A series of blog posts created in the "design methodologies" module at ZHdK, teached by Dr. Joëlle Bitton.

Today’s presentations from Mathias Thomsen and Kimon Apeltsotou and the week’s literature were dedicated to the topic of narration and it’s value in regards to design. This time I won’t focus on summarising contents of the literature but more on thoughts and ideas that sticked to me.

The text of Auger et al. “Demo or die” followed by a discussion in class, really supported my assumption of presenting and sharing one’s design ideas/process as being a central key element of a design’s success. Throughout the first semester of my studies at ZHdK I quickly realised the great importance of presenting and marketing one’s ideas. Your Idea may be a game changer but if the people can’t / aren’t able to understand your idea, it’s worth nothing. So Joëlle mentioned the idea of publish or perish - which means that if you’re not constantly sharing your process and ideas, you basically don’t exist. Especially for students like us, this is of high importance regarding the financial aspect of our projects. We really depend on good presentations and narrations of our designs to bring them alive somehow. I think today’s discussion made me realise again how powerful the tool of narration truly is.
According to that I really liked how Mathias also mentioned the idea of stories serving as bridges. In reference to my blogpost of Experience and it’s importance to design, I think a story may be the most appropriate lo-fi form of enabling a user to somehow experience a not yet accessible design. Therefor a narration can really serve as a prototype and thus as an evaluation tool for designers. But there are many other different purposes a story can serve for, which is making it an enormously powerful tool for creators. To name only a few more:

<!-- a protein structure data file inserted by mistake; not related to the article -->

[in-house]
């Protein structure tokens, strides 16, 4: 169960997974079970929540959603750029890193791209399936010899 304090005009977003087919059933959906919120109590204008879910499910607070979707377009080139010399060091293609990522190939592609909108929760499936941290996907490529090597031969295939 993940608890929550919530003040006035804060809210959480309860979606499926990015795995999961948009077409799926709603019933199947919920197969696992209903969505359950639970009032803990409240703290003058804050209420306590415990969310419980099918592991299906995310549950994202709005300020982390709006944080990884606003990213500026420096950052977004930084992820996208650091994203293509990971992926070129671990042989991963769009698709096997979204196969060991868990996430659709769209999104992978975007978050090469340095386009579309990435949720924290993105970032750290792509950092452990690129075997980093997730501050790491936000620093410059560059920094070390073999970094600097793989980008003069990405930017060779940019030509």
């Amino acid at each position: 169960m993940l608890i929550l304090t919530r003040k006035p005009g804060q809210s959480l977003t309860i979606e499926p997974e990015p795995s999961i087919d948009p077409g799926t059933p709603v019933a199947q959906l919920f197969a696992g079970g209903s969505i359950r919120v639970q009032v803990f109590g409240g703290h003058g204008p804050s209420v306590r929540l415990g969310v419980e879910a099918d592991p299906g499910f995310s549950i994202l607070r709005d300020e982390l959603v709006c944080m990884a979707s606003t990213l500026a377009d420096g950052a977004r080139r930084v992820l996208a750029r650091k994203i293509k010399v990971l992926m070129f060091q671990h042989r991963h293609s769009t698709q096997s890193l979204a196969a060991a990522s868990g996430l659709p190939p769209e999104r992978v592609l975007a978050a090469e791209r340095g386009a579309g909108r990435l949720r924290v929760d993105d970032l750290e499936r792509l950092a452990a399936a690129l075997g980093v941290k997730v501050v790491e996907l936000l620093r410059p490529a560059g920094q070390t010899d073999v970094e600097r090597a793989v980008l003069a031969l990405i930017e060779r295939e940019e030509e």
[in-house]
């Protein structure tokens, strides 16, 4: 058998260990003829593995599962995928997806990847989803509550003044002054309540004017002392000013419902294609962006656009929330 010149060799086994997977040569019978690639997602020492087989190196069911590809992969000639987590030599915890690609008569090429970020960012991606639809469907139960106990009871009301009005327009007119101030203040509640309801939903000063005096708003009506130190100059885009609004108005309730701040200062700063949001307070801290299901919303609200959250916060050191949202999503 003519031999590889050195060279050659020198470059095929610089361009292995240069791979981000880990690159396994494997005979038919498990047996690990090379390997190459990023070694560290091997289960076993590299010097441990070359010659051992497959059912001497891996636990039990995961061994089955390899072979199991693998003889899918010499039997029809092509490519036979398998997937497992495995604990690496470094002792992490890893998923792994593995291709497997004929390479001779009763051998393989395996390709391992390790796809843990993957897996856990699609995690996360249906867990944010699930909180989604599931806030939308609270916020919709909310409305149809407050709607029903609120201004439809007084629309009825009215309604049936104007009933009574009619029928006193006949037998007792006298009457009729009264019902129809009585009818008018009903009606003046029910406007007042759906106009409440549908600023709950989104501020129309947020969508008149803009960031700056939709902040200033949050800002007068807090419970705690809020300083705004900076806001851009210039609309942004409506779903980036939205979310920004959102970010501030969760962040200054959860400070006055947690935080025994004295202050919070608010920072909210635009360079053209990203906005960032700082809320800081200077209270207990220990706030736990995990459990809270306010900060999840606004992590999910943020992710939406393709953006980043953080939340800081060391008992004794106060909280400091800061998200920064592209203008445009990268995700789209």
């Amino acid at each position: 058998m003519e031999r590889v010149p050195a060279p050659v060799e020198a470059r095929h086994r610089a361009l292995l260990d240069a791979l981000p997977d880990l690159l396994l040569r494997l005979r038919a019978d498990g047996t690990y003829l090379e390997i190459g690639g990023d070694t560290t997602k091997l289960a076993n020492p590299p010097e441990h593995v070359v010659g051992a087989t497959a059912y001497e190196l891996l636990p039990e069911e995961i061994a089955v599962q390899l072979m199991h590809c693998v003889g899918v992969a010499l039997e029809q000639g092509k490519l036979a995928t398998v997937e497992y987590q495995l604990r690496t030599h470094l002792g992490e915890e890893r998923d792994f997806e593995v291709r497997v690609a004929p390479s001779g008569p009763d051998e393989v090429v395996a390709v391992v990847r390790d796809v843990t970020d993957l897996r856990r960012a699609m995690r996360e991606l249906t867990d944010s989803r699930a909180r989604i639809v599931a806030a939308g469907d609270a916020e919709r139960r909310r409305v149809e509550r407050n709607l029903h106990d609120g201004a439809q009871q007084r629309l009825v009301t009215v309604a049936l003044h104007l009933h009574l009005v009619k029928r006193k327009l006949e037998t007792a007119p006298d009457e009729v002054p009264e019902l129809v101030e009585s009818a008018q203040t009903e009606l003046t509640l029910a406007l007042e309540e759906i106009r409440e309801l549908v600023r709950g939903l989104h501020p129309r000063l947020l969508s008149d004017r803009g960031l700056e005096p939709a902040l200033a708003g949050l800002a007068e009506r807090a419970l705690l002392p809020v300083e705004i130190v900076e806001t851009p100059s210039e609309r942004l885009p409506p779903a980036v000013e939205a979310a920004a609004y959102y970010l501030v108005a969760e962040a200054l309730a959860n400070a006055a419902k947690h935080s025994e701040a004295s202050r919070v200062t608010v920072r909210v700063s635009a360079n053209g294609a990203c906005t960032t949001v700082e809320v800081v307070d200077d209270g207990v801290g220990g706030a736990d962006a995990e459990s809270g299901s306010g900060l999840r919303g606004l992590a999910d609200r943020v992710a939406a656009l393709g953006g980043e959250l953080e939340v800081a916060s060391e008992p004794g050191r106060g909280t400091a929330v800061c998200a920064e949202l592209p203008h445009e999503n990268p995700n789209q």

Another aspect of stories I’d like to point out is their ability to manipulate people. We’ve seen it in history a lot of times, where the linguistically well-versed were able to gain immense power through words. This is something we should definitely keep in mind for future projects, as we can gain a lot from this tool. On the other side it comes with a lot of responsibility, as Joëlle mentioned. A story can make failure into a success but it may turn a success into a failure as well!

But the success of an idea is not only about the narration itself, which leads me to the contents of Laurel et al.’s text on “Design Research”. They propose considering 4 levels of decision influences when it comes to present and market ideas:

I think it’s important to not only think within a system while ideating a design, but to also do this for realising it. One really has to be aware of the players in power regarding the realisation of a project, but also of all the other circumstances that influences a project’s outcome.

Finally I think key for revealing and getting conscious about these interdependencies is to communicate a lot and to do it respectfully and deliberately but also honestly and empathetically and to always stay curious and trying to understand how things work. That way one will be able to understand the needs of each decision-influencing level and also keep oneself integrated in the social network, enabling oneself to work with the system and not for it.


Auger, James. 2012. “Demo or die: Overcoming oddness through aesthetic experience”. In Why Robot? Speculative Design, the domestication of technology and the considered future. PhD Thesis. RCA, London.

Hertz, G. & Parikka, J. 2012. “Zombie Media: Circuit Bending Media Archaeology into an Art Method”. In Leonardo. 45:5. 424–430.

Ishii, Hiroshi & Ullmer B. 1997. “Tangible Bits: Towards Seamless Interfaces between People, Bits and Atoms”. In Proceedings of CHI ‘97.

Ishii, Hiroshi, Lakatos, D., Bonanni, L. & Labrune, J. “Radical Atoms: Beyond Tangible Bits,Toward Transformable Materials”. In Interactions. 19:1. January/ February 2012. 38-51.

Kim, J., Lund, A. & Dombrowski. 2010. “Mobilizing Attention: Storytelling for Innovation”. In Interactions.

Loch, Christopher. 2003. Moving Your Idea Through Your Organisation. In Laurel, Brenda (ed.). Design Research. Methods and Perspectives.